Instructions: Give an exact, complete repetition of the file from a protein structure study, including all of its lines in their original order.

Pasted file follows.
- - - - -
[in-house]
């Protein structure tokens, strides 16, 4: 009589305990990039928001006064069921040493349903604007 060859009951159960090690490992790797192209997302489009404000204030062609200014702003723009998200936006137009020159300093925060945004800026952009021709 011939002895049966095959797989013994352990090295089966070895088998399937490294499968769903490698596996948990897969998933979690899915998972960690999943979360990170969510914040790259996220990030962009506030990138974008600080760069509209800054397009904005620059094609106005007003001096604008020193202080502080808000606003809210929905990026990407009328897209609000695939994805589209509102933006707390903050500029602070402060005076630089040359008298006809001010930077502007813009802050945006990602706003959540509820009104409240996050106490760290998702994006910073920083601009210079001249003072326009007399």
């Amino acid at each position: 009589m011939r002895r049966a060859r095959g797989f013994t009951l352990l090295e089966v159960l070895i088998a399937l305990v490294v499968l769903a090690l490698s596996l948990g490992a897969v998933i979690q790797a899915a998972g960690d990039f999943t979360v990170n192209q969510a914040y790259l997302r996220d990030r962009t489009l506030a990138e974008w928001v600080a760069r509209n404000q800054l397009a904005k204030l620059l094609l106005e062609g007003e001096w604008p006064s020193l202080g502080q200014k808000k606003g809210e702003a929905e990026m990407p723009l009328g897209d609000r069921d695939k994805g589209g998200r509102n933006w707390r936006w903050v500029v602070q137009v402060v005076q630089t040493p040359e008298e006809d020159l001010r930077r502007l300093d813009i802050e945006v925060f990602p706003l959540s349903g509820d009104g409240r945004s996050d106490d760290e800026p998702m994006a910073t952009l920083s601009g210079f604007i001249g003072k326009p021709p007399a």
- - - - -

[in-house]
């Protein structure tokens, strides 16, 4: 009589305990990039928001006064069921040493349903604007 060859009951159960090690490992790797192209997302489009404000204030062609200014702003723009998200936006137009020159300093925060945004800026952009021709 011939002895049966095959797989013994352990090295089966070895088998399937490294499968769903490698596996948990897969998933979690899915998972960690999943979360990170969510914040790259996220990030962009506030990138974008600080760069509209800054397009904005620059094609106005007003001096604008020193202080502080808000606003809210929905990026990407009328897209609000695939994805589209509102933006707390903050500029602070402060005076630089040359008298006809001010930077502007813009802050945006990602706003959540509820009104409240996050106490760290998702994006910073920083601009210079001249003072326009007399």
């Amino acid at each position: 009589m011939r002895r049966a060859r095959g797989f013994t009951l352990l090295e089966v159960l070895i088998a399937l305990v490294v499968l769903a090690l490698s596996l948990g490992a897969v998933i979690q790797a899915a998972g960690d990039f999943t979360v990170n192209q969510a914040y790259l997302r996220d990030r962009t489009l506030a990138e974008w928001v600080a760069r509209n404000q800054l397009a904005k204030l620059l094609l106005e062609g007003e001096w604008p006064s020193l202080g502080q200014k808000k606003g809210e702003a929905e990026m990407p723009l009328g897209d609000r069921d695939k994805g589209g998200r509102n933006w707390r936006w903050v500029v602070q137009v402060v005076q630089t040493p040359e008298e006809d020159l001010r930077r502007l300093d813009i802050e945006v925060f990602p706003l959540s349903g509820d009104g409240r945004s996050d106490d760290e800026p998702m994006a910073t952009l920083s601009g210079f604007i001249g003072k326009p021709p007399a």